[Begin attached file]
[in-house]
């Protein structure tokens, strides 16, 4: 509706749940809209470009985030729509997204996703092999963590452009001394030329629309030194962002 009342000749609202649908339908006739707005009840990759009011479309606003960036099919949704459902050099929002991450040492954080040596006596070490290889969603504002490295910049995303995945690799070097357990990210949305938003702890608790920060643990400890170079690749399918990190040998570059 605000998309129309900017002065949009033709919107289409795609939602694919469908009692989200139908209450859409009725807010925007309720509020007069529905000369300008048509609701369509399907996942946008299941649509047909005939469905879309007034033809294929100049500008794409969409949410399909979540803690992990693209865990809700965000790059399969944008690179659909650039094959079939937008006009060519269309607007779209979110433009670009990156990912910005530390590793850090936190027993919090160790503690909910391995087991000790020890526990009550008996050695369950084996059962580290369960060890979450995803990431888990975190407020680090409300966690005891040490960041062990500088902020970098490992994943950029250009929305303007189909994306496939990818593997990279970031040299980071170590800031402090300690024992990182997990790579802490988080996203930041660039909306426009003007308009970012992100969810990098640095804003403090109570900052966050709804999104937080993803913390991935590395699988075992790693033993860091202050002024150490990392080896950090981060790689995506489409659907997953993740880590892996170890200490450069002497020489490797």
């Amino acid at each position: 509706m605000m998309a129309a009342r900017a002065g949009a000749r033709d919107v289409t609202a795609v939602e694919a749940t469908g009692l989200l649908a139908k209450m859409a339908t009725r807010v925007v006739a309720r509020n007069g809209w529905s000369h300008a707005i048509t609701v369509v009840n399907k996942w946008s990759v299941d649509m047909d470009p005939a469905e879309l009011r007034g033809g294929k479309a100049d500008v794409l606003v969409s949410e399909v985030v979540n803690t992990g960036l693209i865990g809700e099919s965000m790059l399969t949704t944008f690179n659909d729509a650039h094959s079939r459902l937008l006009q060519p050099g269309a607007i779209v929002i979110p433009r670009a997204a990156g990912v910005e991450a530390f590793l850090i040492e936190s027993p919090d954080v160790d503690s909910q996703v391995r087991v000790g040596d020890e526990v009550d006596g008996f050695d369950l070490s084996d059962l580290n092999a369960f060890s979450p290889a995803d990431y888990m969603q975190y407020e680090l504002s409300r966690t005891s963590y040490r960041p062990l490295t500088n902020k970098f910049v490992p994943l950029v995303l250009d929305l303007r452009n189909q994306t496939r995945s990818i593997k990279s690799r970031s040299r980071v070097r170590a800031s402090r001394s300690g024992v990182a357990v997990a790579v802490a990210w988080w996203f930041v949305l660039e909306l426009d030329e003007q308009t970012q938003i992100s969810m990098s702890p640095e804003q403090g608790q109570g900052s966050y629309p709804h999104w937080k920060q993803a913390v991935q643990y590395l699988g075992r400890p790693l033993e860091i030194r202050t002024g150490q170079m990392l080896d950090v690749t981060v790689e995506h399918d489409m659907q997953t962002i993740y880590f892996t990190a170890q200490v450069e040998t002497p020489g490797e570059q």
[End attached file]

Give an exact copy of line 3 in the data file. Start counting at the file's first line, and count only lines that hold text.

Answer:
């Amino acid at each position: 509706m605000m998309a129309a009342r900017a002065g949009a000749r033709d919107v289409t609202a795609v939602e694919a749940t469908g009692l989200l649908a139908k209450m859409a339908t009725r807010v925007v006739a309720r509020n007069g809209w529905s000369h300008a707005i048509t609701v369509v009840n399907k996942w946008s990759v299941d649509m047909d470009p005939a469905e879309l009011r007034g033809g294929k479309a100049d500008v794409l606003v969409s949410e399909v985030v979540n803690t992990g960036l693209i865990g809700e099919s965000m790059l399969t949704t944008f690179n659909d729509a650039h094959s079939r459902l937008l006009q060519p050099g269309a607007i779209v929002i979110p433009r670009a997204a990156g990912v910005e991450a530390f590793l850090i040492e936190s027993p919090d954080v160790d503690s909910q996703v391995r087991v000790g040596d020890e526990v009550d006596g008996f050695d369950l070490s084996d059962l580290n092999a369960f060890s979450p290889a995803d990431y888990m969603q975190y407020e680090l504002s409300r966690t005891s963590y040490r960041p062990l490295t500088n902020k970098f910049v490992p994943l950029v995303l250009d929305l303007r452009n189909q994306t496939r995945s990818i593997k990279s690799r970031s040299r980071v070097r170590a800031s402090r001394s300690g024992v990182a357990v997990a790579v802490a990210w988080w996203f930041v949305l660039e909306l426009d030329e003007q308009t970012q938003i992100s969810m990098s702890p640095e804003q403090g608790q109570g900052s966050y629309p709804h999104w937080k920060q993803a913390v991935q643990y590395l699988g075992r400890p790693l033993e860091i030194r202050t002024g150490q170079m990392l080896d950090v690749t981060v790689e995506h399918d489409m659907q997953t962002i993740y880590f892996t990190a170890q200490v450069e040998t002497p020489g490797e570059q």